NDAA and Guantanamo Bay Show Obama is Still Crushing Civil Rights

President Obama recently signed into law the National Defense Authorization Act, proving once again that, in foreign policy, the Bush Doctrine reigns. To be sure, Obama made a stellar choice in appointing Hillary Clinton as secretary of state. However, his failure to close Guantanamo Bay prison, and his decisions to pursue detainment powers under the 2001 Authorization for Use of Military Force act are missteps.

The Guantanamo Bay detention facility is arguably one of the most egregious affronts to our nation’s principles. It contradicts our most fundamental beliefs of civil and political human rights, and sends a message to other nations to disregard them as well. Yet, there has been consistent backtracking on the judicial oversight that finally arrived for Guantanamo Bay detainees in 2004 when the Supreme Court ruled that Guantanamo Bay prisoners had rights to due process.   

To be clear, Obama could have vetoed the NDAA. Others, such as President Reagan, Clinton, W. Bush and Carter, vetoed such acts during their terms. If there were any reason to veto a bill, denying individuals a fair trial has to be among the top 10.

However, President Obama signed the bill. Though this marks yet another missed opportunity to right the path of U.S. counter-terrorism policies, his signing is not surprising. The current administration has pursued a broad scope of “covered persons” under the original 2001 bill, which allows for the indefinite detention of persons without due process, including U.S. citizens. When a federal district court judge struck down the law as unconstitutional, the administration appealed the ruling.

That any person should be held by a United States agency without the possibility of being transferred for trial in a federal court is ludicrous. Equally ludicrous is that Obama, a Nobel Peace Prize laureate, may never close down the facility or revoke the ill-created precedent of detaining people (U.S. citizens or not) indefinitely without trial.

Obama once stated, “Today we are engaged in a deadly global struggle for those who would intimidate, torture, and murder people for exercising the most basic freedoms. If we are to win this struggle and spread those freedoms, we must keep our own moral compass pointed in a true direction.”

Perhaps we can all agree that a good moral compass points toward upholding fundamental civil rights, even against the most heinous perpetrators.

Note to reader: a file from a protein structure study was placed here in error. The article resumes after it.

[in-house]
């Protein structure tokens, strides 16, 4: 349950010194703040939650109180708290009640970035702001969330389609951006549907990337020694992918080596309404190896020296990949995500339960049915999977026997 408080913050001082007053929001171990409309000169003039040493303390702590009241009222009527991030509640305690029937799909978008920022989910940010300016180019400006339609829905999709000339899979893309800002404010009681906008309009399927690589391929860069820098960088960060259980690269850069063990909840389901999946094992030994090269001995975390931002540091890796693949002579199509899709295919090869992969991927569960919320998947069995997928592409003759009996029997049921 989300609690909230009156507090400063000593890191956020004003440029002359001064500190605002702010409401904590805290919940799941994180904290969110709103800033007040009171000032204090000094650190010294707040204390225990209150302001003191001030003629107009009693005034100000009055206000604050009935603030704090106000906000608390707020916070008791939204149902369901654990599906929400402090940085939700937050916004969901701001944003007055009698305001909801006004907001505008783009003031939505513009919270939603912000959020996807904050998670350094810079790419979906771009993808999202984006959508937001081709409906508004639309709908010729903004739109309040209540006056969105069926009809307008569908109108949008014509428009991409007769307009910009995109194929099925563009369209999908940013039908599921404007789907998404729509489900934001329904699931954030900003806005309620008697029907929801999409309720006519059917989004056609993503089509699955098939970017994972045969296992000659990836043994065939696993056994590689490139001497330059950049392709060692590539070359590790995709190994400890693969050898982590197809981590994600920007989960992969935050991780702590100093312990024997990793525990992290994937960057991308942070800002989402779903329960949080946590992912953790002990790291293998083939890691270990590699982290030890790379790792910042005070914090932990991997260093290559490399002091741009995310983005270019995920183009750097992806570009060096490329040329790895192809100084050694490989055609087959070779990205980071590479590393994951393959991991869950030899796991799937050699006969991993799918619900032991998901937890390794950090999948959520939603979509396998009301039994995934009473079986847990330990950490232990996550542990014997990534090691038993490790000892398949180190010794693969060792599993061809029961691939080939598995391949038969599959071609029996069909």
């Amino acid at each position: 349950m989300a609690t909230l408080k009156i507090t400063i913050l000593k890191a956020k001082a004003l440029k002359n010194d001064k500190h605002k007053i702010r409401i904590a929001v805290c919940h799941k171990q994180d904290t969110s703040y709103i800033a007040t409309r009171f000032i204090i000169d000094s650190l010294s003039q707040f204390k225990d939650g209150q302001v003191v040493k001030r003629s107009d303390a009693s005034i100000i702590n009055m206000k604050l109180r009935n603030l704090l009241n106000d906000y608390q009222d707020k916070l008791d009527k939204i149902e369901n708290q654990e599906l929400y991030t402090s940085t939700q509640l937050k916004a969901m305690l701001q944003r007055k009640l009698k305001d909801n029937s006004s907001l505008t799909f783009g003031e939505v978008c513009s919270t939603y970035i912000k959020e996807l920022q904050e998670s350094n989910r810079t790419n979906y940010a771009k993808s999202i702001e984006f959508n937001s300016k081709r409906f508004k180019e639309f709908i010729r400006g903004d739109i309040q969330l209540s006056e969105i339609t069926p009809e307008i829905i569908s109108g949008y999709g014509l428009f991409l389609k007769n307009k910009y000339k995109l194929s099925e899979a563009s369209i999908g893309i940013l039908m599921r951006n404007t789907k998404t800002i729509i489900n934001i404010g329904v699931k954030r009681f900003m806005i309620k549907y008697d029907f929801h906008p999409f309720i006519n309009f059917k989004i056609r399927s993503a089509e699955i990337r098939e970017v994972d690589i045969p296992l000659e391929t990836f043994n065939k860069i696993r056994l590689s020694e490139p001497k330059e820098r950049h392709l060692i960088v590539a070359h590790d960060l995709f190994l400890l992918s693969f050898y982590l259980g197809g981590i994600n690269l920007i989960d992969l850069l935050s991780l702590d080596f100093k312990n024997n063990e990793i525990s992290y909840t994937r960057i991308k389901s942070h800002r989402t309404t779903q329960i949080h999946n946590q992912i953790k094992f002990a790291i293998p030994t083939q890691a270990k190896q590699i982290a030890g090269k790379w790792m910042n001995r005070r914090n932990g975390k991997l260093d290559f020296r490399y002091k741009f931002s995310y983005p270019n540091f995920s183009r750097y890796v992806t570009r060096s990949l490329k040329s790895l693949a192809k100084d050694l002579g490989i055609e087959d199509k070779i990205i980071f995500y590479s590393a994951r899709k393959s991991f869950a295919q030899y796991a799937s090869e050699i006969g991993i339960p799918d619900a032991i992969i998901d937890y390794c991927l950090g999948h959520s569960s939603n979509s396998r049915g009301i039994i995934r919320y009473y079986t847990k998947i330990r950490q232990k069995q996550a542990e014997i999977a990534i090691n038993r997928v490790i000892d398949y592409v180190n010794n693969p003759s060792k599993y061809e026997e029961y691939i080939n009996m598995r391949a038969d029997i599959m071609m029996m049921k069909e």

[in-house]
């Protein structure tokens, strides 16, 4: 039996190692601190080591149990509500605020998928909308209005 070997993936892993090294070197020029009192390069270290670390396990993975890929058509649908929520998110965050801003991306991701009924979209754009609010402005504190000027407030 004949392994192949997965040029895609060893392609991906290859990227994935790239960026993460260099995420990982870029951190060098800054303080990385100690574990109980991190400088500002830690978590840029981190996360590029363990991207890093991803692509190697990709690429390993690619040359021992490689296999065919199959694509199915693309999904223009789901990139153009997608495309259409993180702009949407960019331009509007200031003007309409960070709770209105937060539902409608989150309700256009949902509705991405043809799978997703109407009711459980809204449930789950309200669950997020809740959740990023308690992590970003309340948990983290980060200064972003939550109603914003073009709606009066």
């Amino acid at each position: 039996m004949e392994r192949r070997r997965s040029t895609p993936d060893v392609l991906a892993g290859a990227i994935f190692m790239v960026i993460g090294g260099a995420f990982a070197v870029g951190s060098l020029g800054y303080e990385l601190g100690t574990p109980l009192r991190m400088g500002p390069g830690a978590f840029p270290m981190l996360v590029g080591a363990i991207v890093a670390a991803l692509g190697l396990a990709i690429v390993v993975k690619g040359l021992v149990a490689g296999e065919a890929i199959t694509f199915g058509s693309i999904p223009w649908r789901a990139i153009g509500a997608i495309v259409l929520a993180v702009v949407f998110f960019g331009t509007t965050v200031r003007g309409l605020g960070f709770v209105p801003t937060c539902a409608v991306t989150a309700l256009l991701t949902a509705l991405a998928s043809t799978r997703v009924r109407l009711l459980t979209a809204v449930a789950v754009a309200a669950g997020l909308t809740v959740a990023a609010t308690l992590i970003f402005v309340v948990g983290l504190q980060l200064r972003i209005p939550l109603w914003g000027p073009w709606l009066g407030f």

How likely are you to make Mic your go-to news source?

Mariellen Jewers

is senior research associate for the Center for Health Care Quality at the George Washington University. She has a BA in Economics from the UMass Amherst, a Master's in International Affairs from Columbia and is a PhD student in Public Policy at George Washington.

MORE FROM

Will Justice Anthony Kennedy retire at end of Supreme Court term? Here's what we know.

Rumors that the 80-year-old swing justice may leave the bench are fueling fear of a second Trump pick on the nation's high court.

3 states and D.C. allow same flammable building materials behind Grenfell Tower fire

The causes of London's Grenfell Tower are similar to the justifications used to waive fire regulations in the U.S.

New Jersey bill would require kids to be taught how to interact with police

Students from kindergarten through 12th grade would receive the education.

UK Parliament hit with cyberattack

Members of Parliament had difficulty accessing their emails Saturday in the wake of the attack.

Istanbul LGBT pride march banned by government for safety concerns

A right-wing nationalist group has vowed to stop the protest.

Compounds seized by US in December reportedly contained material useful in Russia probe

The Trump administration has reportedly been considering returning the New York and Maryland compounds to Russia.

Will Justice Anthony Kennedy retire at end of Supreme Court term? Here's what we know.

Rumors that the 80-year-old swing justice may leave the bench are fueling fear of a second Trump pick on the nation's high court.

3 states and D.C. allow same flammable building materials behind Grenfell Tower fire

The causes of London's Grenfell Tower are similar to the justifications used to waive fire regulations in the U.S.

New Jersey bill would require kids to be taught how to interact with police

Students from kindergarten through 12th grade would receive the education.

UK Parliament hit with cyberattack

Members of Parliament had difficulty accessing their emails Saturday in the wake of the attack.

Istanbul LGBT pride march banned by government for safety concerns

A right-wing nationalist group has vowed to stop the protest.

Compounds seized by US in December reportedly contained material useful in Russia probe

The Trump administration has reportedly been considering returning the New York and Maryland compounds to Russia.